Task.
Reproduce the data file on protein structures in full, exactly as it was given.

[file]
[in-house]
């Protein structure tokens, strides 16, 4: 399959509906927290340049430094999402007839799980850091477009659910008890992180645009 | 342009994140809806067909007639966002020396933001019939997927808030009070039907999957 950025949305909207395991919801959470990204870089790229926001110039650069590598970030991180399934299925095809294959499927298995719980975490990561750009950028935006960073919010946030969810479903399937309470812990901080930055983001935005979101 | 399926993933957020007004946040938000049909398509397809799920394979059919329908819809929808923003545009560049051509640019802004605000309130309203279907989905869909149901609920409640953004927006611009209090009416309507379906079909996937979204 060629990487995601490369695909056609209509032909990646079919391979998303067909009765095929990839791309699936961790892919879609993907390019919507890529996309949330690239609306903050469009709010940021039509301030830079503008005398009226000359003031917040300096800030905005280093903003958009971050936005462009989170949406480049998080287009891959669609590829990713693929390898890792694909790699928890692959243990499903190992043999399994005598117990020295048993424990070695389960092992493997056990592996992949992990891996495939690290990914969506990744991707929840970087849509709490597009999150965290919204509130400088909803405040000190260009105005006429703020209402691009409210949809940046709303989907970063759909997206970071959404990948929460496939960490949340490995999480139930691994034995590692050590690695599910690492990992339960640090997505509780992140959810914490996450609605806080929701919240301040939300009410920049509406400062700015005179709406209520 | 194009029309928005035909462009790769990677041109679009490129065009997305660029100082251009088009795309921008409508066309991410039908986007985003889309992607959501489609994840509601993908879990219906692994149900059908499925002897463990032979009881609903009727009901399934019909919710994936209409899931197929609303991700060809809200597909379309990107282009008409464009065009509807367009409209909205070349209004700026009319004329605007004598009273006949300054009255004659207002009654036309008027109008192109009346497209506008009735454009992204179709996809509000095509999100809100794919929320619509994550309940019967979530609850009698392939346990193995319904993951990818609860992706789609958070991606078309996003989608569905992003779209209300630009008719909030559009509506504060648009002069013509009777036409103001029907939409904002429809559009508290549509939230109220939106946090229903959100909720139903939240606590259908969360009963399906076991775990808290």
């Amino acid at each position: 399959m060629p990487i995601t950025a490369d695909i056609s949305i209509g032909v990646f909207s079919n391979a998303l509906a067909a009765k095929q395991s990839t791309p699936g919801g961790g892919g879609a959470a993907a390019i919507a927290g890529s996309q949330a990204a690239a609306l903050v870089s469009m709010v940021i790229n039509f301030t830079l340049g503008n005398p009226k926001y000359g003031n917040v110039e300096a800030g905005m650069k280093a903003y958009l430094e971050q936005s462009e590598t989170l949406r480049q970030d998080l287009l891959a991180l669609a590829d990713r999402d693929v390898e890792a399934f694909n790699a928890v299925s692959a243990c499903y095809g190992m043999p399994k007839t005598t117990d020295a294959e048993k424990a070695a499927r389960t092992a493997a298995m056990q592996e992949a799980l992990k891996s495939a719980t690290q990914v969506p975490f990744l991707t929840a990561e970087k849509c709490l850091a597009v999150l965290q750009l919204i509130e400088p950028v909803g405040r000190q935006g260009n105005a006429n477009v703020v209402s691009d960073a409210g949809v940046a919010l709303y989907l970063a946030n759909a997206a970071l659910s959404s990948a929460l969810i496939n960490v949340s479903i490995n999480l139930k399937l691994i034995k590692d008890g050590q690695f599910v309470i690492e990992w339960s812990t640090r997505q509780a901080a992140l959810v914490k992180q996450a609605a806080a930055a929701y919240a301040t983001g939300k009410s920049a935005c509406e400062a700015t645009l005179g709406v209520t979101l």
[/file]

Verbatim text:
[in-house]
């Protein structure tokens, strides 16, 4: 399959509906927290340049430094999402007839799980850091477009659910008890992180645009 | 342009994140809806067909007639966002020396933001019939997927808030009070039907999957 950025949305909207395991919801959470990204870089790229926001110039650069590598970030991180399934299925095809294959499927298995719980975490990561750009950028935006960073919010946030969810479903399937309470812990901080930055983001935005979101 | 399926993933957020007004946040938000049909398509397809799920394979059919329908819809929808923003545009560049051509640019802004605000309130309203279907989905869909149901609920409640953004927006611009209090009416309507379906079909996937979204 060629990487995601490369695909056609209509032909990646079919391979998303067909009765095929990839791309699936961790892919879609993907390019919507890529996309949330690239609306903050469009709010940021039509301030830079503008005398009226000359003031917040300096800030905005280093903003958009971050936005462009989170949406480049998080287009891959669609590829990713693929390898890792694909790699928890692959243990499903190992043999399994005598117990020295048993424990070695389960092992493997056990592996992949992990891996495939690290990914969506990744991707929840970087849509709490597009999150965290919204509130400088909803405040000190260009105005006429703020209402691009409210949809940046709303989907970063759909997206970071959404990948929460496939960490949340490995999480139930691994034995590692050590690695599910690492990992339960640090997505509780992140959810914490996450609605806080929701919240301040939300009410920049509406400062700015005179709406209520 | 194009029309928005035909462009790769990677041109679009490129065009997305660029100082251009088009795309921008409508066309991410039908986007985003889309992607959501489609994840509601993908879990219906692994149900059908499925002897463990032979009881609903009727009901399934019909919710994936209409899931197929609303991700060809809200597909379309990107282009008409464009065009509807367009409209909205070349209004700026009319004329605007004598009273006949300054009255004659207002009654036309008027109008192109009346497209506008009735454009992204179709996809509000095509999100809100794919929320619509994550309940019967979530609850009698392939346990193995319904993951990818609860992706789609958070991606078309996003989608569905992003779209209300630009008719909030559009509506504060648009002069013509009777036409103001029907939409904002429809559009508290549509939230109220939106946090229903959100909720139903939240606590259908969360009963399906076991775990808290």
């Amino acid at each position: 399959m060629p990487i995601t950025a490369d695909i056609s949305i209509g032909v990646f909207s079919n391979a998303l509906a067909a009765k095929q395991s990839t791309p699936g919801g961790g892919g879609a959470a993907a390019i919507a927290g890529s996309q949330a990204a690239a609306l903050v870089s469009m709010v940021i790229n039509f301030t830079l340049g503008n005398p009226k926001y000359g003031n917040v110039e300096a800030g905005m650069k280093a903003y958009l430094e971050q936005s462009e590598t989170l949406r480049q970030d998080l287009l891959a991180l669609a590829d990713r999402d693929v390898e890792a399934f694909n790699a928890v299925s692959a243990c499903y095809g190992m043999p399994k007839t005598t117990d020295a294959e048993k424990a070695a499927r389960t092992a493997a298995m056990q592996e992949a799980l992990k891996s495939a719980t690290q990914v969506p975490f990744l991707t929840a990561e970087k849509c709490l850091a597009v999150l965290q750009l919204i509130e400088p950028v909803g405040r000190q935006g260009n105005a006429n477009v703020v209402s691009d960073a409210g949809v940046a919010l709303y989907l970063a946030n759909a997206a970071l659910s959404s990948a929460l969810i496939n960490v949340s479903i490995n999480l139930k399937l691994i034995k590692d008890g050590q690695f599910v309470i690492e990992w339960s812990t640090r997505q509780a901080a992140l959810v914490k992180q996450a609605a806080a930055a929701y919240a301040t983001g939300k009410s920049a935005c509406e400062a700015t645009l005179g709406v209520t979101l």